Major factor influencing to the presumed effects of any drug is the first pass effect (Wikipedia). That means that every substance taken orally must absorb from intestine to the surrounding blood stream. All this blood with all absorbed substance (incl. sugar, fat, protein from food) are transported to liver. Liver then processes all the substances in the blood.

There are dozen of enzymes in the liver which processes the substances in the blood. One enzyme family particularly processes all the foreign substances (inc. drugs) (Wikipedia). Liver aims to remove all foreign substances from the blood, but some of the absorbed substance always escapes the liver to the systemic circulation. Only those molecules which escape liver without processing are transported to the tissues and afterwards can bind to their receptors in the tissue thus eliciting the proposed actions (ie. reducing pain).

Enzymes in the liver processes the foreign molecules in a way that they are secreted to bile and eventually to feces. For example enzyme CYP2E1 processes paracetamol (Wikipedia). There are three different CYP-enzymes which processes diclofenac molecules (PubMed). And for naproxen two CYP-enzymes exist (PubMed).

One major reason why diclofenac does not help you but naproxen does, is the different action of these enzymes. DNA in our cell nucleus defines how each protein is expressed in our body. These enzymes are these proteins. In your case it seems that enzymes responsible for processing diclofenac are expressed in large number in your liver, resulting to very low concentration of diclofenac molecules in your bloodstream. In other word the level of diclofenac in your blood stream is out of therapeutic window to elicit any responses in the body (Wikipedia). In contrary, your liver may express enzymes responsible for the processing of naproxen very little and thus many naproxen molecules may escape liver to the systematic circulation resulting the therapeutic level to elicit tissue responses.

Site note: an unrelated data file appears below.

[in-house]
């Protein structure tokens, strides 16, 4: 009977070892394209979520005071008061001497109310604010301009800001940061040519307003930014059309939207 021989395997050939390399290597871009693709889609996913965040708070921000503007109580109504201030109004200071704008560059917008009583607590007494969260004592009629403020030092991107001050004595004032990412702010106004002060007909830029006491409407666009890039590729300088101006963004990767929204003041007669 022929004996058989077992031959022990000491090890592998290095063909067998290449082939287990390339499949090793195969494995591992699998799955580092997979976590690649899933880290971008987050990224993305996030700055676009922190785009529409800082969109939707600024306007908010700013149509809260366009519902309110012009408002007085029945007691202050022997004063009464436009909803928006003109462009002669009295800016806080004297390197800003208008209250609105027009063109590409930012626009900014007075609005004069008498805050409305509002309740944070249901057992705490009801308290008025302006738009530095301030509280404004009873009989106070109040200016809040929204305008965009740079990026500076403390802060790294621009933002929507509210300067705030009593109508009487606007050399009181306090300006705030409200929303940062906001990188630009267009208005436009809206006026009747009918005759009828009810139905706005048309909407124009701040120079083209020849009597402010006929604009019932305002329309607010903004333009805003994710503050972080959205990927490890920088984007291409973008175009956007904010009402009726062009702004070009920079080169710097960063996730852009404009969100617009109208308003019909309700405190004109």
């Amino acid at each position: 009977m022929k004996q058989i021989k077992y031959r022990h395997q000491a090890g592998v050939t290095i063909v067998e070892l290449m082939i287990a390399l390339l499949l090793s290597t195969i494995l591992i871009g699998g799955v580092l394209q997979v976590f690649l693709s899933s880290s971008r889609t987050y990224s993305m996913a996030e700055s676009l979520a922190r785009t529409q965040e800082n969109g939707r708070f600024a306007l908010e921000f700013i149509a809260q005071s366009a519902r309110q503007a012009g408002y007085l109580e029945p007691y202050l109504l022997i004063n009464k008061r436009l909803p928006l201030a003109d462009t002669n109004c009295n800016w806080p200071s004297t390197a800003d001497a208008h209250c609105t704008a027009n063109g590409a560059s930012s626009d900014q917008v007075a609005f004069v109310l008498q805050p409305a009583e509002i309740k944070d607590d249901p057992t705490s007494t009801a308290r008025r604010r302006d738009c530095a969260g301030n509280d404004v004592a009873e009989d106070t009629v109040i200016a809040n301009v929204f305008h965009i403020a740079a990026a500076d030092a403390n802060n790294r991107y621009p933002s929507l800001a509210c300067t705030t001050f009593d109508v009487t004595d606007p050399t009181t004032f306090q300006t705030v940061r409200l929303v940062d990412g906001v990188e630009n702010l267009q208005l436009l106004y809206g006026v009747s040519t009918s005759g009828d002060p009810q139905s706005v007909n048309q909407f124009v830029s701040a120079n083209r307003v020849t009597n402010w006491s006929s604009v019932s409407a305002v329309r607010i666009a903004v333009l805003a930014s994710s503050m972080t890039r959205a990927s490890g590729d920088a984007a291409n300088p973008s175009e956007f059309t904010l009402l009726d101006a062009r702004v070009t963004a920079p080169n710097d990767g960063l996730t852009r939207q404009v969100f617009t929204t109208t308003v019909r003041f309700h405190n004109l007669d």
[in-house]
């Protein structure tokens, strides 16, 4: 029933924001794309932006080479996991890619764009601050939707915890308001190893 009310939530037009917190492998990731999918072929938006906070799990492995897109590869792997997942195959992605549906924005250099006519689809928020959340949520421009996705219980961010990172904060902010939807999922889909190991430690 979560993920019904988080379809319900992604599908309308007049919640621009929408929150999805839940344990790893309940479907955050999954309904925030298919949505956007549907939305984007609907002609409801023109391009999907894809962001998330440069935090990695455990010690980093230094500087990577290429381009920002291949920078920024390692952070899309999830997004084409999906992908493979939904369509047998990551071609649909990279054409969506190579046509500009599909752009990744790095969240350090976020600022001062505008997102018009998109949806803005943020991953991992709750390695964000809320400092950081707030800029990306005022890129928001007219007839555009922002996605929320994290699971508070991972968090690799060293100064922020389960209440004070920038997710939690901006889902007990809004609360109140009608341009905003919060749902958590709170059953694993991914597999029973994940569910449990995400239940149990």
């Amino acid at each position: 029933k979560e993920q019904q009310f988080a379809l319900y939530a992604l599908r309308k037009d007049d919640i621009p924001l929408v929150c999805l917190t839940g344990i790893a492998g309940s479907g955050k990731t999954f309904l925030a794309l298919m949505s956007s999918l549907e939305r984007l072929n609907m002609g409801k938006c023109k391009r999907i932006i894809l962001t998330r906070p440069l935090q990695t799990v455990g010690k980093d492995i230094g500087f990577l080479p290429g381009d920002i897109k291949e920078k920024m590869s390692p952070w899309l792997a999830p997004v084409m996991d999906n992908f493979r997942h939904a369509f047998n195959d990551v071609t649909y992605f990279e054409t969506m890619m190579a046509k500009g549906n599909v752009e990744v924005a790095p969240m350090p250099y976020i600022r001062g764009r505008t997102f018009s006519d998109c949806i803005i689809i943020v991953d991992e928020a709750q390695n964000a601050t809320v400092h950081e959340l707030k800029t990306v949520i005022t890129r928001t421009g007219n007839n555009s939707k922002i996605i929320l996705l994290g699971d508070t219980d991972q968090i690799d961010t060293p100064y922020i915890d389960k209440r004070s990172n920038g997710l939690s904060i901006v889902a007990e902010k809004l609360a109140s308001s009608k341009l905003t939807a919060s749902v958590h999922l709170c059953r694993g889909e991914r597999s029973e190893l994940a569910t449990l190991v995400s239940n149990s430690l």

This only one player in this topic, although very important and influential. There are also factor influencing after the first pass effect (receptor, expression of genes responsible for receptors, binding affinity ec.)

1

At first I want to note arkiaamu's answer is very good. If you also need a shorter answer take this:

Naproxene and Aspirine do not only 'directly' relieve pain, they also work antiinflammatory. In many cases the inflammation itself causes pain, so these drugs have different targets to work. See this

Tramadol is not antiinflammatory, neither is paracetamol.

You are not the only on feeling a difference between naproxene and diclofenac. Read the answer from arkiaamu for some ideas why. Reasons are multi-factorial including some personal things like genetics and gene-expression.

Please note that naproxene and aspirine have dangerous adverse effects (gastrointestinal bleeding). Aspirine should not be given to children, as it has some rare but very severe adverse effects that others do not have. (1)

  • Diclofenac is also anti-inflammatory, by the way, and also causes gastrointestinal bleeding. – YviDe Dec 3 '15 at 19:08